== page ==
The passage earlier this year of the state’s $16.8 billion transportation package, along with specific safety and other improvements to roads, bridges and more also adopted a requirement called Complete Streets, which directs that upcoming transportation projects include access with “all users in mind, including pedestrians, bicyclists and public transportation users.” As these projects are designed and built they are meant to keep in mind more than moving vehicles at higher speeds. As the city of Everett redevelops Madison Street, the inclusion of bike lanes — in exchange for losing a full-length center turn lane — is an example of how city streets can be made safer for cyclists.
Also this year, the Legislature has, at least until 2025, green-lighted the use by cities and counties of red-light and speed cameras in school walk areas, near public parks and hospital zones. Lynnwood has traffic safety cameras at selected intersections, railroad crossings and school zones. Everett, later in 2023, is expected to roll out its traffic safety cameras at six high-traffic intersections.
Yet, there’s still plenty to be addressed by the state Legislature, local government, and Congress, especially on reducing the numbers of pedestrian deaths and injuries.
For 2021, 155 pedestrians and cyclists died in traffic crashes, a 26 percent increase from 2020’s 123 deaths, according to state figures.
The safety of cyclists and pedestrians was a top concern among activists who gathered Nov. 20 for World Day of Remembrance for Traffic Victims at the intersection of Airport Road and Highway 99 in Everett, one of the county’s most dangerous. At least seven deaths have been reported this year on Snohomish County’s stretches of Highway 99, The Herald’s Ben Watanabe reported.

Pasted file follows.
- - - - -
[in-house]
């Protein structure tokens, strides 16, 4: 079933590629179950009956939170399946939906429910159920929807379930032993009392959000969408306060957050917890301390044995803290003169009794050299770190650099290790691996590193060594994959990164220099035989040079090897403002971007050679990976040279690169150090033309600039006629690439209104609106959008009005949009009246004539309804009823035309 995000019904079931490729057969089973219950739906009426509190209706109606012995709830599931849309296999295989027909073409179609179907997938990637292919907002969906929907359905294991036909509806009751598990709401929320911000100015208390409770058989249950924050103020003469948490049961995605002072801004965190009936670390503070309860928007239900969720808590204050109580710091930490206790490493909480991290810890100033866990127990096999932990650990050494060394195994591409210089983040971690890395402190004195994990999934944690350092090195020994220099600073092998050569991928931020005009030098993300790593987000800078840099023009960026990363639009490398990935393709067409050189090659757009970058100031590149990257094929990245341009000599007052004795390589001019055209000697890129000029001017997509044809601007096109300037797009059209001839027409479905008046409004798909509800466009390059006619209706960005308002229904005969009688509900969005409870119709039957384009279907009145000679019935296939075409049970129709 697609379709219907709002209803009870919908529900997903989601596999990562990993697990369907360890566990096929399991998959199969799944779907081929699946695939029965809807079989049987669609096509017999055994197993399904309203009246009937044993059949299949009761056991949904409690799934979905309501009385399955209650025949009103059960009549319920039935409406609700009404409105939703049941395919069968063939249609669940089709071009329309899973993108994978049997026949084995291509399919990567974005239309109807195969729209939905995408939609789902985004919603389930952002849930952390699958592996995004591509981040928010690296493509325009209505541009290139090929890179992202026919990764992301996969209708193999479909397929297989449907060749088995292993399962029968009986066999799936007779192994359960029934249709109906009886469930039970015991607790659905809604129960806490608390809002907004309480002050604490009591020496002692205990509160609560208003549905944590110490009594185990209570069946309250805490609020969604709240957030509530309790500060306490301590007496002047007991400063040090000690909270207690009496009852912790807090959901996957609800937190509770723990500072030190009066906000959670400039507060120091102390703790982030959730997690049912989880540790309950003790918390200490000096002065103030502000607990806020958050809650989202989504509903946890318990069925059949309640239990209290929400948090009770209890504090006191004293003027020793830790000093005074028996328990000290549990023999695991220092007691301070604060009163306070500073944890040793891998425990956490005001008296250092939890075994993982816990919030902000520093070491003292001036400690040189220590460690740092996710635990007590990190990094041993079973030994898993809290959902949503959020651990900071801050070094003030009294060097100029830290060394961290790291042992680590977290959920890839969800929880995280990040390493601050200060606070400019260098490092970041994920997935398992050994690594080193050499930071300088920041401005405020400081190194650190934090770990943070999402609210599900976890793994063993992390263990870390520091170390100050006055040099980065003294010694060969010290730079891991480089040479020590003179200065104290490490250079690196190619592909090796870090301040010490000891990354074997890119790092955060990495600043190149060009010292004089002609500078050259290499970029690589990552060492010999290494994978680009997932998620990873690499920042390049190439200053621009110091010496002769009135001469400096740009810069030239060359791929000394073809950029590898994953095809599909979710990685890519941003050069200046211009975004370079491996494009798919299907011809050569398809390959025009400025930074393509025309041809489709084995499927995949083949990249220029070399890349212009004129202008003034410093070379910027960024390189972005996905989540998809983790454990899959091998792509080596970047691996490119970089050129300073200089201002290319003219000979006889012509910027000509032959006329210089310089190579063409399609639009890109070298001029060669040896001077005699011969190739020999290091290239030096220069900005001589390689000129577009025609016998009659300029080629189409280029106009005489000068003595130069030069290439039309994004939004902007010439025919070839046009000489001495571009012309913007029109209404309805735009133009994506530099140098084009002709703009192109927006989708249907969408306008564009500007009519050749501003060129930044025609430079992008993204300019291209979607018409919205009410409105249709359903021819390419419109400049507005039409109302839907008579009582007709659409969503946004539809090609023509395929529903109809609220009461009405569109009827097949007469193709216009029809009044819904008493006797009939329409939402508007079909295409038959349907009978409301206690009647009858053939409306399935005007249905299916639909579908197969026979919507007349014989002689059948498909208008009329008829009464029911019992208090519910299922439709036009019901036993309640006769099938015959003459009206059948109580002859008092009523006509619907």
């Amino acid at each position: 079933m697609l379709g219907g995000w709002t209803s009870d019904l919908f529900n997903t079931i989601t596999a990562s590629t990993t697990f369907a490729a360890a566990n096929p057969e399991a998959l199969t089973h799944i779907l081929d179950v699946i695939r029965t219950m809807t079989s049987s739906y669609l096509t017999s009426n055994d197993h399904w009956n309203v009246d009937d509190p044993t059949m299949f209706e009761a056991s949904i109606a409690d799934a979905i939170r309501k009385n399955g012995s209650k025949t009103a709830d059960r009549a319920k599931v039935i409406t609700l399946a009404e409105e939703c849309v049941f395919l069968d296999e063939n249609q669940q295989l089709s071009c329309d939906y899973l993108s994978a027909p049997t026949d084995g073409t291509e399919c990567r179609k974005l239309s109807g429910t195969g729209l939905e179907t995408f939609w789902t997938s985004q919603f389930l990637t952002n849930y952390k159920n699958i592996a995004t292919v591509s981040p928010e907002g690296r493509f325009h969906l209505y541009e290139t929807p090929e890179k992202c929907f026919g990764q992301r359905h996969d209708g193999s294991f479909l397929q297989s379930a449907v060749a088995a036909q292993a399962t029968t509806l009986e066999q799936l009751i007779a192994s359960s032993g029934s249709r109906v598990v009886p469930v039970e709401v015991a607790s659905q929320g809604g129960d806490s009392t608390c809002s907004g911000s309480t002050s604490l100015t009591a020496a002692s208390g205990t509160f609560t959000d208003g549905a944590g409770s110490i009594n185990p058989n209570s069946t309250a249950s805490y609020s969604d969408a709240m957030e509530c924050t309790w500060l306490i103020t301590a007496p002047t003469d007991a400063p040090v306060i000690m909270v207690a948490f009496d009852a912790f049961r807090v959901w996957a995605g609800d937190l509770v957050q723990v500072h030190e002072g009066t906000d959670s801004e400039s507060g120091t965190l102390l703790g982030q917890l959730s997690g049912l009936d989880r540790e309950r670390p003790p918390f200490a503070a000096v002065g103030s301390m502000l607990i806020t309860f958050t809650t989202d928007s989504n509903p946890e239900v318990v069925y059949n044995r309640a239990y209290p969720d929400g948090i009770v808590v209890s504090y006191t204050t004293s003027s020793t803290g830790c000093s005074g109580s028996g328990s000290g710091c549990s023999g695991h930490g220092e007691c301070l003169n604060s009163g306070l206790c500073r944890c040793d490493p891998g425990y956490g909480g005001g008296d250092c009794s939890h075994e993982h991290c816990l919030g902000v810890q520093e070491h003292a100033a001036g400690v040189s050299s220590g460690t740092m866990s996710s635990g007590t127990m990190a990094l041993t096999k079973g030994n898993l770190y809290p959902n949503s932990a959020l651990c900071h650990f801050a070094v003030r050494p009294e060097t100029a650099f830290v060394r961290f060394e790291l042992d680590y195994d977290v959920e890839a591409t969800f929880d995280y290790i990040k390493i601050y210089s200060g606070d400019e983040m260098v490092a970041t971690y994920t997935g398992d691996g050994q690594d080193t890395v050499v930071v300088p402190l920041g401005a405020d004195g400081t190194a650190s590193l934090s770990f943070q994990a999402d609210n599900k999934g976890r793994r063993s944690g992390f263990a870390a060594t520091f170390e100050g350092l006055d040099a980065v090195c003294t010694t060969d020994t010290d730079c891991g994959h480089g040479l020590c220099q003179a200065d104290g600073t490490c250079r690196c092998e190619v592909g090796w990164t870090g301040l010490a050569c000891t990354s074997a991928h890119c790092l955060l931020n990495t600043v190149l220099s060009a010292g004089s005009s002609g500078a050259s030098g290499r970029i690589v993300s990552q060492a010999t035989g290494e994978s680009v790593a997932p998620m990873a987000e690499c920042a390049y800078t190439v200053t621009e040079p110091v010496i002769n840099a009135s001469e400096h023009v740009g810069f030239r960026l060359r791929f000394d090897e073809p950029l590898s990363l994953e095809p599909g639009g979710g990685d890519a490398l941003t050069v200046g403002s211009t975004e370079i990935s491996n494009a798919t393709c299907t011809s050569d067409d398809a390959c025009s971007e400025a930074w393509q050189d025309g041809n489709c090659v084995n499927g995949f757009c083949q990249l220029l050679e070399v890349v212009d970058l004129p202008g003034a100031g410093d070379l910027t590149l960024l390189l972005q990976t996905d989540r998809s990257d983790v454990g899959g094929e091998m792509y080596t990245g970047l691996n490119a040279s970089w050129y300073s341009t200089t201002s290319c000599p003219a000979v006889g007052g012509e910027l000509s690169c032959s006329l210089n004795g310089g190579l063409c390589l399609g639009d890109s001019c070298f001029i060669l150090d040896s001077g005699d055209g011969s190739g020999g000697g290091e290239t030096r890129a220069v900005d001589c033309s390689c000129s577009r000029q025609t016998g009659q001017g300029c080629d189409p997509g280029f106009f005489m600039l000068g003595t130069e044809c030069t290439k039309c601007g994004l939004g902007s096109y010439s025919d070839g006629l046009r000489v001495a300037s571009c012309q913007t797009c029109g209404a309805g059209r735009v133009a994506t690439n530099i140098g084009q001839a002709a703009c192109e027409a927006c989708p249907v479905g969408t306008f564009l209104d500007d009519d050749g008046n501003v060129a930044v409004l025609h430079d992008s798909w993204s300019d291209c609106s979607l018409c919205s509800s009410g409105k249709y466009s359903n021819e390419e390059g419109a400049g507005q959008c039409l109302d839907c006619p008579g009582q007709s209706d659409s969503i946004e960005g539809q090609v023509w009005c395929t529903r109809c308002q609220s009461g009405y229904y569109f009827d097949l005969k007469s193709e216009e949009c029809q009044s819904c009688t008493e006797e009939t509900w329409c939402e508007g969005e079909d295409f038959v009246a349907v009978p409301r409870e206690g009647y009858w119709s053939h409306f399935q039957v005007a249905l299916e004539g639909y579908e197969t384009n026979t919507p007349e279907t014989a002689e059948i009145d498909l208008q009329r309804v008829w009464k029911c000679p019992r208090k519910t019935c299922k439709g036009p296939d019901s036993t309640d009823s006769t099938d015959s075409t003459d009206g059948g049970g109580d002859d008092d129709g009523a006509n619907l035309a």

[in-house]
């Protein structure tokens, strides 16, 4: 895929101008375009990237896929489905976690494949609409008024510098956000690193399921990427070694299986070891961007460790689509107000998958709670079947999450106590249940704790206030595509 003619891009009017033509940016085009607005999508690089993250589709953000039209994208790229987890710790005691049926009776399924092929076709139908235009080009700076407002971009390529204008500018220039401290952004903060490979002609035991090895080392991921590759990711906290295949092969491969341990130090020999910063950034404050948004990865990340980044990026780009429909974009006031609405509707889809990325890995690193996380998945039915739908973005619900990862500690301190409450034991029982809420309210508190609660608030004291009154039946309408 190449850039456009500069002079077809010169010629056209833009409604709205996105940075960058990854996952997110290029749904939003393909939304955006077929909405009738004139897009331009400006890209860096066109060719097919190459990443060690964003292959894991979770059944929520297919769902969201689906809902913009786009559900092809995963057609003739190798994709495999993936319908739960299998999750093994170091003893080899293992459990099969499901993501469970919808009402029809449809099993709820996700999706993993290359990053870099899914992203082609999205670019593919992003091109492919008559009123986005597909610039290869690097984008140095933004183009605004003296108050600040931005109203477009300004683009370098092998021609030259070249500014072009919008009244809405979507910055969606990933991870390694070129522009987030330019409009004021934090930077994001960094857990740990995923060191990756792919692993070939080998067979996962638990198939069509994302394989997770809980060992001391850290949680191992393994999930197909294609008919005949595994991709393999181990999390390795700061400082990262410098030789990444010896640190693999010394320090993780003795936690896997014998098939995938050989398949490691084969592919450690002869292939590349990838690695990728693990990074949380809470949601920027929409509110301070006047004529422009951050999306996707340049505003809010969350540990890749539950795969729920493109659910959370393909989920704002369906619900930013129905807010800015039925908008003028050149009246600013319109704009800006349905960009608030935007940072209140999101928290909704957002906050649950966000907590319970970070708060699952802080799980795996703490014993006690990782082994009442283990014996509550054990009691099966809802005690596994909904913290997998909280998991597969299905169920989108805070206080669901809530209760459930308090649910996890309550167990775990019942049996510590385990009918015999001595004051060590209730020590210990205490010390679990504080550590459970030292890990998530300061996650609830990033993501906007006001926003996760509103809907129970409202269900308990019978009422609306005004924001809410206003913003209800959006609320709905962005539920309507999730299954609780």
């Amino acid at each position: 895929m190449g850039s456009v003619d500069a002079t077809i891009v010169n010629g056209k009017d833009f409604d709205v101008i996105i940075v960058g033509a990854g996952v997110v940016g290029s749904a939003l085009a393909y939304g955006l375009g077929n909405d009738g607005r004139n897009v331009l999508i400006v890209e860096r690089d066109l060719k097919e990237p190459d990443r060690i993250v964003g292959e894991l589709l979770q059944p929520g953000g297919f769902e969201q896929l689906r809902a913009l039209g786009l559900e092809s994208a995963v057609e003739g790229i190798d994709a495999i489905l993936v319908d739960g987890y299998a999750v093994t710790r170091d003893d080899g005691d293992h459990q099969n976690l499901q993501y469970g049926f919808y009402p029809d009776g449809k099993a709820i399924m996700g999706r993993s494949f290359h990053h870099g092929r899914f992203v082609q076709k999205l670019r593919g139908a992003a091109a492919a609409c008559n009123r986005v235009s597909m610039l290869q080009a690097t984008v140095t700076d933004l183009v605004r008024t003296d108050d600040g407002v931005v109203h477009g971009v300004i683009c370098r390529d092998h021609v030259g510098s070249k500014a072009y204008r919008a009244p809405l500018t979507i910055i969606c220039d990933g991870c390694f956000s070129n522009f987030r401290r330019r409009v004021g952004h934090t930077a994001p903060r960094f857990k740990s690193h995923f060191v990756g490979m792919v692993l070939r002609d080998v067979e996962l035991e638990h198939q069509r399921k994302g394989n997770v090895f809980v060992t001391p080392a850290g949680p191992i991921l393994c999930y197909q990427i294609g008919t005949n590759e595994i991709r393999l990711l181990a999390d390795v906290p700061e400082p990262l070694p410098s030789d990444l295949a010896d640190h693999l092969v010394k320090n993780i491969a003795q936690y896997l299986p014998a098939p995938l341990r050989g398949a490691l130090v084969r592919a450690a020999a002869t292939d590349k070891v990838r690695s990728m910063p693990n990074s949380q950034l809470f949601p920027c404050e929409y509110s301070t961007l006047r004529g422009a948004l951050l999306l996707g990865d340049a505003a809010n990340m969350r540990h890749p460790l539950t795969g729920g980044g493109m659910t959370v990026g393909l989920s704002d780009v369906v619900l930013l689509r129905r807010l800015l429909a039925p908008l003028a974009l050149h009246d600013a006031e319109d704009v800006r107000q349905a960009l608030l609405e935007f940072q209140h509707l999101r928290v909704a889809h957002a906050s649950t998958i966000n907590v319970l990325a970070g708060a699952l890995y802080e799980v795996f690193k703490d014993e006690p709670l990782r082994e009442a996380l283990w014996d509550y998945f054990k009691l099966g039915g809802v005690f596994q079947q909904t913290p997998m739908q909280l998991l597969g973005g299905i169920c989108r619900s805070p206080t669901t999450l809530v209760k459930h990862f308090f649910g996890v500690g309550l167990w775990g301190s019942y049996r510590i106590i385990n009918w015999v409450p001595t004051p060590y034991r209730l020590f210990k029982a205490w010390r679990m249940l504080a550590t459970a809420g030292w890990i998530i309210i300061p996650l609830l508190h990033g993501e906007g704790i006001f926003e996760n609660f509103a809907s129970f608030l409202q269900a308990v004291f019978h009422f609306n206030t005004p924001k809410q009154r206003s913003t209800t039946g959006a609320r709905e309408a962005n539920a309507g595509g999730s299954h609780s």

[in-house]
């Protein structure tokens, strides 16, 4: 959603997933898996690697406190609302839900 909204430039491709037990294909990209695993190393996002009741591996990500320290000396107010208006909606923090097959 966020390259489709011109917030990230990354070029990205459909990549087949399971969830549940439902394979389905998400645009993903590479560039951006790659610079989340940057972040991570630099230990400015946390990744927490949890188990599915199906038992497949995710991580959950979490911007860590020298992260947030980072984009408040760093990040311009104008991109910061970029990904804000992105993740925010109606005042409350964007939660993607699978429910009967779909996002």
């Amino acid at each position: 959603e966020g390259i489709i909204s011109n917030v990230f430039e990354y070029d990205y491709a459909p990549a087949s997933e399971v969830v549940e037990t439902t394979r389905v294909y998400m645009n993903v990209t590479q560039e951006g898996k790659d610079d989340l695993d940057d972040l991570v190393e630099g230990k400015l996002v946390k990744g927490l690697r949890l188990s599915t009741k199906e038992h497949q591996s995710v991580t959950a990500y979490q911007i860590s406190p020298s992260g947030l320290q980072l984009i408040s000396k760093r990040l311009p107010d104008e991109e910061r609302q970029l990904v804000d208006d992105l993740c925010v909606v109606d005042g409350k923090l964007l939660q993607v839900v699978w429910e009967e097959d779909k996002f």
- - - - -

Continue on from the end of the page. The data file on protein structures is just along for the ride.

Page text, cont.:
Advocates, such as Vicky Clarke, policy director for Washington Bikes, are calling for adoption of four policies by state and federal lawmakers. The cyclist group and others are seeking:
• Lowering the legal blood alcohol limit to 0.05, from its current 0.08 level;
• Requiring passage of a driver education course to obtain a license;
• Limiting right-hand turns at red lights; and
• Addressing the design and weight of motor vehicles, to limit deaths and injuries to cyclists and pedestrians.
The Legislature can address the first three; Congress, national safety officials and automakers can address the last, specifically lowering the mass of passenger vehicles and requiring changes to body design that prevent vehicles, in particular SUVs, from dragging pedestrians and cyclists beneath the vehicle.
State lawmakers, including Sens. John Lovick, D-Mill Creek, and Marko Liias, D-Lynnwood, proposed a reduction in the allowable blood alcohol level to the state’s impaired driving law this year, which lawmakers can bring back in January. And with a full 105-day session starting next month, lawmakers should have opportunities to address requirements for driver’s licenses and safety at intersections as well.
All will help, but real hopes to improve safety and reduce deaths and injuries are most dependent on those who are moving from Point A to Point B, whether we’re behind the wheel, holding handlebars or on foot. More attention on what’s going on around us, fewer distractions and basic care can get us closer to Zero.